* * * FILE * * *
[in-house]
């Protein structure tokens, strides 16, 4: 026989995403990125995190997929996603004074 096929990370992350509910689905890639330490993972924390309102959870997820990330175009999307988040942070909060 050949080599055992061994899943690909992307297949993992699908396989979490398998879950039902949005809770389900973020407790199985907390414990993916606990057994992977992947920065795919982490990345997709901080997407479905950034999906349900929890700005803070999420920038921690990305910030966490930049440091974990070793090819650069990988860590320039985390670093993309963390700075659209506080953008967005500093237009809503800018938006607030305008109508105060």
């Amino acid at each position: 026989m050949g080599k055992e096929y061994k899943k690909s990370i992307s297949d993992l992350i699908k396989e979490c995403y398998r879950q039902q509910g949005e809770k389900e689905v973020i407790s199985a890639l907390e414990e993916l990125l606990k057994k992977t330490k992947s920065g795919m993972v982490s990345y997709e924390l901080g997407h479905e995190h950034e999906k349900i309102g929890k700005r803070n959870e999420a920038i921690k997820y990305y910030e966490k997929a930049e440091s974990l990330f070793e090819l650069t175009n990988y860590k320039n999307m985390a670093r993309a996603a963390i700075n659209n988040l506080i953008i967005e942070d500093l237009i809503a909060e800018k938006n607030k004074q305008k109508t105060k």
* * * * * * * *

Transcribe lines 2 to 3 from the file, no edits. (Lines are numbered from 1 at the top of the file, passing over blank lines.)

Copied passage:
């Protein structure tokens, strides 16, 4: 026989995403990125995190997929996603004074 096929990370992350509910689905890639330490993972924390309102959870997820990330175009999307988040942070909060 050949080599055992061994899943690909992307297949993992699908396989979490398998879950039902949005809770389900973020407790199985907390414990993916606990057994992977992947920065795919982490990345997709901080997407479905950034999906349900929890700005803070999420920038921690990305910030966490930049440091974990070793090819650069990988860590320039985390670093993309963390700075659209506080953008967005500093237009809503800018938006607030305008109508105060």
């Amino acid at each position: 026989m050949g080599k055992e096929y061994k899943k690909s990370i992307s297949d993992l992350i699908k396989e979490c995403y398998r879950q039902q509910g949005e809770k389900e689905v973020i407790s199985a890639l907390e414990e993916l990125l606990k057994k992977t330490k992947s920065g795919m993972v982490s990345y997709e924390l901080g997407h479905e995190h950034e999906k349900i309102g929890k700005r803070n959870e999420a920038i921690k997820y990305y910030e966490k997929a930049e440091s974990l990330f070793e090819l650069t175009n990988y860590k320039n999307m985390a670093r993309a996603a963390i700075n659209n988040l506080i953008i967005e942070d500093l237009i809503a909060e800018k938006n607030k004074q305008k109508t105060k």